“This is their first money,” Longo said. “This opens up the opportunity for them to get more money.”
KirPeep hasn’t launched yet. The site is focused on creating a system for bartering.
“KirPeep stands for “Keep it real, people,” according to the company’s blog post. “Our vision statement says it all, “We empower those who provide value to the community by making it easy to exchange goods and services, with or without money.” We want to make it possible for individuals to trade not only goods, but also services in exchange for money, goods, or other services. What sets us apart from other bartering sites is the fact that we see how trading services benefit our communities.”
The KirPeep team is made up of Sara Moffett, Steven Quintanilla, Kyle Jennings, John Lozano and Naomi Rios.
ParLevel System, founded two months ago by Walter Teele and Luis Pablo Gonzalez, is working on a monitoring system for vending machine operators.
ParLevel installs a wireless meter inside vending machines so that the operators can get real-time access to their inventory, Teele said.
Right now, the vending machine world is divided up into new machines with the latest technology and older machines that require companies to visit them to find out what inventory needs updating, Teele said.
ParLevel seeks to give those operators with older vending machines real time information on inventory to save time and money, Teele said. The company is working on the software and hardware box now, he said. They came up with the idea after Gonzalez’s uncle told them about a problem he was having with his vending machine business in Mexico. He said he wanted to be able to see into the machines at any time to see what product he needed. Currently, a delivery truck operator must visit the machines and write down what they need. Then he has to go back to his truck and load up the inventory and go back to the machine and install it. The ParLevel System eliminates all of that, Teele said. Instead, the operator leaves the warehouse with the inventory when it’s needed at the machine, he said.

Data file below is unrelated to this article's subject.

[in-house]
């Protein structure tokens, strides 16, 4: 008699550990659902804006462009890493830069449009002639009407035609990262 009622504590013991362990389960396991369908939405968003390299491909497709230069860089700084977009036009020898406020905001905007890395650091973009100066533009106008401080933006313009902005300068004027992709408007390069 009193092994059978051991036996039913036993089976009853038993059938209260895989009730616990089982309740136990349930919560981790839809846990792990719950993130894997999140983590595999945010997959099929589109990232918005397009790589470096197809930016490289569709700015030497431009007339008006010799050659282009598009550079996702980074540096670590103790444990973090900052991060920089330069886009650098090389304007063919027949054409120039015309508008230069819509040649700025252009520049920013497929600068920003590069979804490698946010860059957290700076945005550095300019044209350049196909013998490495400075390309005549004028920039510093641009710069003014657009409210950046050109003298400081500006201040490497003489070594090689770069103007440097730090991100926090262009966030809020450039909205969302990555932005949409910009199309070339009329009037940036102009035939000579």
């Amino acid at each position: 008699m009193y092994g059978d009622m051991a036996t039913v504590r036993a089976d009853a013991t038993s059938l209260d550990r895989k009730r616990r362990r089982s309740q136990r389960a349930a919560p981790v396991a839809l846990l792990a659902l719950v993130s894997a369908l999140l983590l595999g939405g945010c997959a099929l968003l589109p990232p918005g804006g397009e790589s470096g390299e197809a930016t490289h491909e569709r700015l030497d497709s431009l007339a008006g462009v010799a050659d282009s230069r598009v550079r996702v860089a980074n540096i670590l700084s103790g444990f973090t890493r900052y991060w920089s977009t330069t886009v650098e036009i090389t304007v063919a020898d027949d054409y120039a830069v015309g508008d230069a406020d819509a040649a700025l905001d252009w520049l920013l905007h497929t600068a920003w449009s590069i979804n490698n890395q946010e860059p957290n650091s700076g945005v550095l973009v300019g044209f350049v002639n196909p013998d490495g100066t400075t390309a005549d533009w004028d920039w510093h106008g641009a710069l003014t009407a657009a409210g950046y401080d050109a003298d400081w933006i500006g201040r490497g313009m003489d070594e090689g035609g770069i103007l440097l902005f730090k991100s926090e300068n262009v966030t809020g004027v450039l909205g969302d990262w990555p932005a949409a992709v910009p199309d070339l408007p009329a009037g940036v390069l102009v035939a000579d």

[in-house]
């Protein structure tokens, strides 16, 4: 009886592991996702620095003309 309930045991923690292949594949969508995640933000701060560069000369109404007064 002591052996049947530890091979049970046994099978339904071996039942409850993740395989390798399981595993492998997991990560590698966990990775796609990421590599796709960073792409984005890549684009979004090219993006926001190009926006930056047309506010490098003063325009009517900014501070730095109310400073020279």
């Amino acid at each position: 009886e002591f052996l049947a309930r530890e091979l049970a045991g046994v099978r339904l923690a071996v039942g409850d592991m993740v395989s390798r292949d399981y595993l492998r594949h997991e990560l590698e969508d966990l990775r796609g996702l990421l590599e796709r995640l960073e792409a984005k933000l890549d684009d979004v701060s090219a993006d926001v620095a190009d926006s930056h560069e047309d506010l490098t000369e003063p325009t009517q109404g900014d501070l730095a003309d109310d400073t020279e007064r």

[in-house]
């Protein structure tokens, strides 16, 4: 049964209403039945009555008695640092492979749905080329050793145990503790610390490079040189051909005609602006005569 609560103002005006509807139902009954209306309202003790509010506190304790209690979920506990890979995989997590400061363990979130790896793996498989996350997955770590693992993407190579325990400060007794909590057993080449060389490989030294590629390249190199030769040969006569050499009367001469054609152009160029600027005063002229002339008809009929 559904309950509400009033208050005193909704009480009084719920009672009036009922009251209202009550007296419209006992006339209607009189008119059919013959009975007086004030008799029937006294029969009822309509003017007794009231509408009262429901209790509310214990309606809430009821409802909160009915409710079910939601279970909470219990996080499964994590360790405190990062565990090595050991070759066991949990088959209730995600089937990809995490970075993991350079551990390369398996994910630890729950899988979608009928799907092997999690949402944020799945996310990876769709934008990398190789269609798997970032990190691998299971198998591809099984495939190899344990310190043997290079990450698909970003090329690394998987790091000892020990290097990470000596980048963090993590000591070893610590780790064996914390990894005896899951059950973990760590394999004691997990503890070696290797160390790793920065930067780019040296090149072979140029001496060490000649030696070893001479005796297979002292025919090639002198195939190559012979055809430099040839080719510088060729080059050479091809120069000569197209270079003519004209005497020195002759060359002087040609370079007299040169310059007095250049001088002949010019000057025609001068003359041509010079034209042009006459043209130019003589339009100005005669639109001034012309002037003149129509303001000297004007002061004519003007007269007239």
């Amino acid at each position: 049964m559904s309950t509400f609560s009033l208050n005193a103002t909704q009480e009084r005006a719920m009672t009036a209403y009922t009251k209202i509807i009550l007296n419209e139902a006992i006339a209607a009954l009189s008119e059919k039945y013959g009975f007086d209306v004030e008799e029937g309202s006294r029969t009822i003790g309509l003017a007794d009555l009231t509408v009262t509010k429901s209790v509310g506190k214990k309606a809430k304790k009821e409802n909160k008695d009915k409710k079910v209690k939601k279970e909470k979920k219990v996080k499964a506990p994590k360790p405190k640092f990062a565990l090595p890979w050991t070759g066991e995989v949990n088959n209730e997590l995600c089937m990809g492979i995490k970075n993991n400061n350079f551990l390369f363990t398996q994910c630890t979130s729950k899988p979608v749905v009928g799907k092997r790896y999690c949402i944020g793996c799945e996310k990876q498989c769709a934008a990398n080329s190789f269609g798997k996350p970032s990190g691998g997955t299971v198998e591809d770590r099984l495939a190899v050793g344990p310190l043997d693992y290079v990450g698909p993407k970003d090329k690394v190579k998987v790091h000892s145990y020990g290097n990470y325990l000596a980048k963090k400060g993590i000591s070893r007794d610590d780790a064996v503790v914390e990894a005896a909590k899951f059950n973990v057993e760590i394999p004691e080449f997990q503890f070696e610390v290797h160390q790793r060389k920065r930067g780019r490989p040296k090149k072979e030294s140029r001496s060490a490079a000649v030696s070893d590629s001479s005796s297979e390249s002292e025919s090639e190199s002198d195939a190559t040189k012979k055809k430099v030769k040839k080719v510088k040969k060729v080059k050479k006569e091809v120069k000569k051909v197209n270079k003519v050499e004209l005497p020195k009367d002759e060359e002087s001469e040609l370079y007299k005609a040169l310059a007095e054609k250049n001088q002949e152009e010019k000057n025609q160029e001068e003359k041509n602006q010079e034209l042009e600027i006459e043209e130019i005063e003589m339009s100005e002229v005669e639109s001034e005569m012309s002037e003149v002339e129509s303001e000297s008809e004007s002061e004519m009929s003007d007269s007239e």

Both Teele and Gonzalez are from Mexico and they graduated from Trinity University and University of Texas at San Antonio.
“We are very entrepreneurial since we were little kids,” Teele said.
The Geekdom fund investment allows ParLevel to patent its idea and form its company and take care of other business, Teele said.
“It puts a challenge in front of us we have to fulfill,” he said.
Team dynamics are very important in the selection process for the Geekdom Fund, Longo said. He considers the team and its abilities over their idea, he said.
“No one is ever going to give you money for an idea,” Longo said. “They’ll give you money when you get to that next level, the product.”

Disclosure: Geekdom is a sponsor of Silicon Hills News.